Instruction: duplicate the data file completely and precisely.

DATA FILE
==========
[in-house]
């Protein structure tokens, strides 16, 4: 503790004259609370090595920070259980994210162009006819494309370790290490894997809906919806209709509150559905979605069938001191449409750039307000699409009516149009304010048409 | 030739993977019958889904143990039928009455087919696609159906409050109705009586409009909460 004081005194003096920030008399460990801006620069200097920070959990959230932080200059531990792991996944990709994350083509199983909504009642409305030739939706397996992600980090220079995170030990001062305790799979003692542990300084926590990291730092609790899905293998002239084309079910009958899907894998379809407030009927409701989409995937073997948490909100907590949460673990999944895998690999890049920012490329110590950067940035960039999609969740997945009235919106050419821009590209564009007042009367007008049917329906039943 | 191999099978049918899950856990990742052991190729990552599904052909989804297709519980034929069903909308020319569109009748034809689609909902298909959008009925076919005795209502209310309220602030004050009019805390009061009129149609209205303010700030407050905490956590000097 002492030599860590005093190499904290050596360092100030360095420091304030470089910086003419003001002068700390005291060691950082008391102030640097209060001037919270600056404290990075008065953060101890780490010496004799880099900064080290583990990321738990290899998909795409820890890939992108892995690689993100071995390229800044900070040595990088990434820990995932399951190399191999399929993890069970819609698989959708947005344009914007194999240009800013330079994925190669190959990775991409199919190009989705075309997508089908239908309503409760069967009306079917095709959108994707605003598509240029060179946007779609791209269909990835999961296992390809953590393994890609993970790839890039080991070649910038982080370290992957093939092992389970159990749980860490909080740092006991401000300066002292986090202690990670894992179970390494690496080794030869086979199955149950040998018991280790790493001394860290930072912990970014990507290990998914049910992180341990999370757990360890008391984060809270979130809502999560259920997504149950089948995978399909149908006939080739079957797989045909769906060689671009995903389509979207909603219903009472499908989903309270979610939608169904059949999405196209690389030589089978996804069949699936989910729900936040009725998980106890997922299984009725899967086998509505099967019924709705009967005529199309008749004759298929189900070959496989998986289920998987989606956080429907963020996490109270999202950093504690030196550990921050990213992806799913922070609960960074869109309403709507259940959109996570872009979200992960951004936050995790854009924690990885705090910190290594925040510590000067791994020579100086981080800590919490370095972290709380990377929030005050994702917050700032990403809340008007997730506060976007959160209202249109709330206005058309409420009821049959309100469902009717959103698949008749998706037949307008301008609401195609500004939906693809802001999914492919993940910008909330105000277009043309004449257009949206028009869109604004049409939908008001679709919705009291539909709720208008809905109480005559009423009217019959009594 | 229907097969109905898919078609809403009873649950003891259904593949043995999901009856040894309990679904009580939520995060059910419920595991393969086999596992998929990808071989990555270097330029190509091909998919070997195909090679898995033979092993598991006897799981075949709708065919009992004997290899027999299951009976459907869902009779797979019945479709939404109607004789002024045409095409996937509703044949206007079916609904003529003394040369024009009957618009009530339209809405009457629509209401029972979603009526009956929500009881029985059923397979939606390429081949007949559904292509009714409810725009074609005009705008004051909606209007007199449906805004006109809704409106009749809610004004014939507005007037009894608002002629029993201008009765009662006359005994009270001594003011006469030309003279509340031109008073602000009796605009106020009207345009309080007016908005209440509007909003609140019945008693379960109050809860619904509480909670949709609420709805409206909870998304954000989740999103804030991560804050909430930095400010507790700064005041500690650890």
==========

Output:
[in-house]
């Protein structure tokens, strides 16, 4: 503790004259609370090595920070259980994210162009006819494309370790290490894997809906919806209709509150559905979605069938001191449409750039307000699409009516149009304010048409 | 030739993977019958889904143990039928009455087919696609159906409050109705009586409009909460 004081005194003096920030008399460990801006620069200097920070959990959230932080200059531990792991996944990709994350083509199983909504009642409305030739939706397996992600980090220079995170030990001062305790799979003692542990300084926590990291730092609790899905293998002239084309079910009958899907894998379809407030009927409701989409995937073997948490909100907590949460673990999944895998690999890049920012490329110590950067940035960039999609969740997945009235919106050419821009590209564009007042009367007008049917329906039943 | 191999099978049918899950856990990742052991190729990552599904052909989804297709519980034929069903909308020319569109009748034809689609909902298909959008009925076919005795209502209310309220602030004050009019805390009061009129149609209205303010700030407050905490956590000097 002492030599860590005093190499904290050596360092100030360095420091304030470089910086003419003001002068700390005291060691950082008391102030640097209060001037919270600056404290990075008065953060101890780490010496004799880099900064080290583990990321738990290899998909795409820890890939992108892995690689993100071995390229800044900070040595990088990434820990995932399951190399191999399929993890069970819609698989959708947005344009914007194999240009800013330079994925190669190959990775991409199919190009989705075309997508089908239908309503409760069967009306079917095709959108994707605003598509240029060179946007779609791209269909990835999961296992390809953590393994890609993970790839890039080991070649910038982080370290992957093939092992389970159990749980860490909080740092006991401000300066002292986090202690990670894992179970390494690496080794030869086979199955149950040998018991280790790493001394860290930072912990970014990507290990998914049910992180341990999370757990360890008391984060809270979130809502999560259920997504149950089948995978399909149908006939080739079957797989045909769906060689671009995903389509979207909603219903009472499908989903309270979610939608169904059949999405196209690389030589089978996804069949699936989910729900936040009725998980106890997922299984009725899967086998509505099967019924709705009967005529199309008749004759298929189900070959496989998986289920998987989606956080429907963020996490109270999202950093504690030196550990921050990213992806799913922070609960960074869109309403709507259940959109996570872009979200992960951004936050995790854009924690990885705090910190290594925040510590000067791994020579100086981080800590919490370095972290709380990377929030005050994702917050700032990403809340008007997730506060976007959160209202249109709330206005058309409420009821049959309100469902009717959103698949008749998706037949307008301008609401195609500004939906693809802001999914492919993940910008909330105000277009043309004449257009949206028009869109604004049409939908008001679709919705009291539909709720208008809905109480005559009423009217019959009594 | 229907097969109905898919078609809403009873649950003891259904593949043995999901009856040894309990679904009580939520995060059910419920595991393969086999596992998929990808071989990555270097330029190509091909998919070997195909090679898995033979092993598991006897799981075949709708065919009992004997290899027999299951009976459907869902009779797979019945479709939404109607004789002024045409095409996937509703044949206007079916609904003529003394040369024009009957618009009530339209809405009457629509209401029972979603009526009956929500009881029985059923397979939606390429081949007949559904292509009714409810725009074609005009705008004051909606209007007199449906805004006109809704409106009749809610004004014939507005007037009894608002002629029993201008009765009662006359005994009270001594003011006469030309003279509340031109008073602000009796605009106020009207345009309080007016908005209440509007909003609140019945008693379960109050809860619904509480909670949709609420709805409206909870998304954000989740999103804030991560804050909430930095400010507790700064005041500690650890």